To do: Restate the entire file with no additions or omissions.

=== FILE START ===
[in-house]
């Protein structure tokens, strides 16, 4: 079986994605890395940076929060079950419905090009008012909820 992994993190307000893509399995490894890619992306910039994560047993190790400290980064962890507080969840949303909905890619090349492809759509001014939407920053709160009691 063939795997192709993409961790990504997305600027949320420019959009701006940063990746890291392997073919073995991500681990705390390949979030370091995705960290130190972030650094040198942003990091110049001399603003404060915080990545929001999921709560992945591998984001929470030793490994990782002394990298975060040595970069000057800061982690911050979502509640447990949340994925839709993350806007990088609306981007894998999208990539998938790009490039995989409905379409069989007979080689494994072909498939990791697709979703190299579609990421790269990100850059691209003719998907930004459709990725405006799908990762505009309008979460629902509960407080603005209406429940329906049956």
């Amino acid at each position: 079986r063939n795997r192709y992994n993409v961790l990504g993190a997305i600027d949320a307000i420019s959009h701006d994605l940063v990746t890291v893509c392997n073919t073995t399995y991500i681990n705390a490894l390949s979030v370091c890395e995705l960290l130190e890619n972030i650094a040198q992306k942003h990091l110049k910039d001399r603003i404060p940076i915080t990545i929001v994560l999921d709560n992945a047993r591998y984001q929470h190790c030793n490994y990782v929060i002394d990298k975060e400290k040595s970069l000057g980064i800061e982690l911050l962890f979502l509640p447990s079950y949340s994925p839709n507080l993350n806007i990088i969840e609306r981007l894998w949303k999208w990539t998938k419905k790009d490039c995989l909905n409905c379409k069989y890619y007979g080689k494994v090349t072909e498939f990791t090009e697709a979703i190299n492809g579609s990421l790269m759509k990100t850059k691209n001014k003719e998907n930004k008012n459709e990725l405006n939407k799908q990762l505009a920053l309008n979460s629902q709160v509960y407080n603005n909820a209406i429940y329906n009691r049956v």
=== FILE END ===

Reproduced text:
[in-house]
């Protein structure tokens, strides 16, 4: 079986994605890395940076929060079950419905090009008012909820 992994993190307000893509399995490894890619992306910039994560047993190790400290980064962890507080969840949303909905890619090349492809759509001014939407920053709160009691 063939795997192709993409961790990504997305600027949320420019959009701006940063990746890291392997073919073995991500681990705390390949979030370091995705960290130190972030650094040198942003990091110049001399603003404060915080990545929001999921709560992945591998984001929470030793490994990782002394990298975060040595970069000057800061982690911050979502509640447990949340994925839709993350806007990088609306981007894998999208990539998938790009490039995989409905379409069989007979080689494994072909498939990791697709979703190299579609990421790269990100850059691209003719998907930004459709990725405006799908990762505009309008979460629902509960407080603005209406429940329906049956």
């Amino acid at each position: 079986r063939n795997r192709y992994n993409v961790l990504g993190a997305i600027d949320a307000i420019s959009h701006d994605l940063v990746t890291v893509c392997n073919t073995t399995y991500i681990n705390a490894l390949s979030v370091c890395e995705l960290l130190e890619n972030i650094a040198q992306k942003h990091l110049k910039d001399r603003i404060p940076i915080t990545i929001v994560l999921d709560n992945a047993r591998y984001q929470h190790c030793n490994y990782v929060i002394d990298k975060e400290k040595s970069l000057g980064i800061e982690l911050l962890f979502l509640p447990s079950y949340s994925p839709n507080l993350n806007i990088i969840e609306r981007l894998w949303k999208w990539t998938k419905k790009d490039c995989l909905n409905c379409k069989y890619y007979g080689k494994v090349t072909e498939f990791t090009e697709a979703i190299n492809g579609s990421l790269m759509k990100t850059k691209n001014k003719e998907n930004k008012n459709e990725l405006n939407k799908q990762l505009a920053l309008n979460s629902q709160v509960y407080n603005n909820a209406i429940y329906n009691r049956v």